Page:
University of Washington senior and Renton, WA, native Dustin Dacuan was recently named one of 25 fellows selected through a competitive process for the Woodrow Wilson-Rockefeller Brothers Fund Fellowships for Aspiring Teachers of Color. As a fellow, Dacuan will receive a $30,000 stipend to complete a master’s degree in education, preparation to teach in a high-need public school, support throughout a three-year teaching commitment, and guidance toward teaching certification. Fellows were nominated by one of the program’s 48 nominating institutions and 29 graduate education programs.
Dacuan will graduate from college this spring with a major in international studies and a minor in diversity. He has researched second-generation advantage theory in immigrant Chinese-American families and communities, studied multiculturalism and public health on a study abroad in the UK, and was initiated into the Mortarboard Honor Society.
Dacuan has contributed to and participated in many education-oriented programs. He is an active student leader in the Dream Project, a student-run, student-initiated organization that partners college students with low-income and first-generation high school students to assist them through the college admissions process. Dacuan was a high school student in the Dream Project and then joined the group as a UW undergraduate. He mentored students at his alma mater, Renton High School, as well as several other schools, and has served as a high school lead, steering committee member, and high school lead manager. Dacuan credits his involvement with the Dream Project and the students he’s worked with as key to his interest in a career in education.
“I was in disbelief when I found out I got the fellowship,” recalls Dustin. “I got the email right after I got out of class one afternoon and then I called my family right away and they were very proud of me. I feel really blessed to have this opportunity.”
In addition to the Dream Project, Dacuan spent a spring break in Omak, WA, working with students on creative writing projects through the Pipeline Project’s Alternative Spring Break program; he has educated Pacific Islander middle school students about the benefits of higher education; and he has served as a Freshman Interest Group leader, helping UW freshmen transition successfully into the university.
Beyond his UW pursuits, Dacuan is a black belt in Tae Kwon Do and is a cellist for the St. Paul Parish choir.
Dacuan hopes to attend graduate school at the University of Massachusetts in Boston. After earning a master’s in teaching, he would like to teach language arts in middle or high school.
Established in 1992 by the Rockefeller Brothers Fund, the Fellowships for Aspiring Teachers of Color were created to help recruit, support, and retain individuals of color as public education teachers and administrators. Since the program’s inception, it has awarded nearly $8 million in grants and financial assistance to 400 Fellows. In January 2009, RBF transferred the program to the Woodrow Wilson Foundation following a national review of potential host organizations.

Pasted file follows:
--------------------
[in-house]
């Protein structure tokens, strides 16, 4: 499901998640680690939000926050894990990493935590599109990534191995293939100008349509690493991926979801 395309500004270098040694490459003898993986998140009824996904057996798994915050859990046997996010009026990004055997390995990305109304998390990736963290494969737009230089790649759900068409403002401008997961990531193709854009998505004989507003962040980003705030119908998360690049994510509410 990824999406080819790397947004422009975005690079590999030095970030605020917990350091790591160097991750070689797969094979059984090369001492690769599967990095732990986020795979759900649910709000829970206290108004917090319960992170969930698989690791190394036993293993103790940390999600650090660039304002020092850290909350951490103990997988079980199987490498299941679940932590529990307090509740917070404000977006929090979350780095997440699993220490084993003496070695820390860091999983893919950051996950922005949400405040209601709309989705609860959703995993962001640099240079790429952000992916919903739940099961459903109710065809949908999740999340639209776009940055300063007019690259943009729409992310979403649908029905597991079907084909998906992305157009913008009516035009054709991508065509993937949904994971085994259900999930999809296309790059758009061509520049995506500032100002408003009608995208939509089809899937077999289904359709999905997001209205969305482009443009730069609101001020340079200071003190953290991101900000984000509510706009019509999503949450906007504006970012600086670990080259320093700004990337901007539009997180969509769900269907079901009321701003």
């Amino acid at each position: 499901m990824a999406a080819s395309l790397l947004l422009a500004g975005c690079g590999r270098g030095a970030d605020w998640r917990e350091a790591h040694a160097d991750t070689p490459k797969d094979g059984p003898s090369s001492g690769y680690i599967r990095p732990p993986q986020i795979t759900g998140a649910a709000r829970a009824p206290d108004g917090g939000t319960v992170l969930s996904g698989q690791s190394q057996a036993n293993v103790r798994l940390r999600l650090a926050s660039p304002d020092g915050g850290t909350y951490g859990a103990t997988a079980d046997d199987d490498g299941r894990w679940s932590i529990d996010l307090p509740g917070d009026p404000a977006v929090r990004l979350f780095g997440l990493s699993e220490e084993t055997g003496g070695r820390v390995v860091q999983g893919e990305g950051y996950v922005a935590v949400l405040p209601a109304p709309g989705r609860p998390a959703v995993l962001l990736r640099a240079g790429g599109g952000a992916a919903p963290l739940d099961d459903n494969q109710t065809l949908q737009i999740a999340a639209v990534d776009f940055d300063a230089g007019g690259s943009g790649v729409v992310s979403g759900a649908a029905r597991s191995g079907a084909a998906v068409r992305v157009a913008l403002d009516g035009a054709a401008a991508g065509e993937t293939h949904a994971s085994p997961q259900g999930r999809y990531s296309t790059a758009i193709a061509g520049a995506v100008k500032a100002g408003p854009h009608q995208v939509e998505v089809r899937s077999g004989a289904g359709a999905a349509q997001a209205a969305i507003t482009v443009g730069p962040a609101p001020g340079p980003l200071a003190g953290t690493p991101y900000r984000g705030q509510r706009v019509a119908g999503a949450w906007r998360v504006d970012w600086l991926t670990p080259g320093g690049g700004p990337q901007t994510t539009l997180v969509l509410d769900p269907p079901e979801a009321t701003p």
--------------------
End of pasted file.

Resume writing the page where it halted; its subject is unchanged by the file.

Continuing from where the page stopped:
The University of Washington was selected as an institutional partner for Fellowships for Aspiring Teachers of Color in 2010 because of our impressive record of success in preparing excellent teachers for the nation’s urban and rural schools.
“The Foundation is pleased to add this impressive group of young and promising teachers to its national network of outstanding teachers and scholars,” said Bill Dandridge, program officer and director of the WW-RBF Fellowships for Aspiring Teachers of Color. “Their desire to serve children in the nation’s most challenging schools and communities is an important reason to be hopeful about the future of our public schools.”
The Woodrow Wilson National Fellowship Foundation identifies and develops the best minds for the nation’s most important challenges. In these areas of challenge, the Foundation awards fellowships to enrich human resources, works to improve public policy, and assists organizations and institutions in enhancing practice in the U.S. and abroad.
Founded in 1940, the Rockefeller Brothers Fund encourages social change that contributes to a more just sustainable, and peaceful world. The RBF’s grantmaking is organized around three themes: Democratic Practice, Sustainable Development, and Peace and Security, and three pivotal places: New York City, Western Balkans, and Southern China.
Housed within Undergraduate Academic Affairs, the Office of Merit Scholarships, Fellowships, and Awards helps UW undergraduates develop the tools and personal insights necessary to match their goals with local and national merit-based scholarship opportunities. National scholarship opportunities include the Fulbright, Goldwater, Marshall, Rhodes, Truman, and many others.
The UW College of Education is ranked in the top ten of all public and private colleges of education in the nation. The College offers several areas of study for undergraduate and graduate degrees in education.
Learn more about the Woodrow Wilson-Rockefeller Brothers Fund Fellowships for Aspiring Teachers of Color and see a complete list of the 2012 fellows.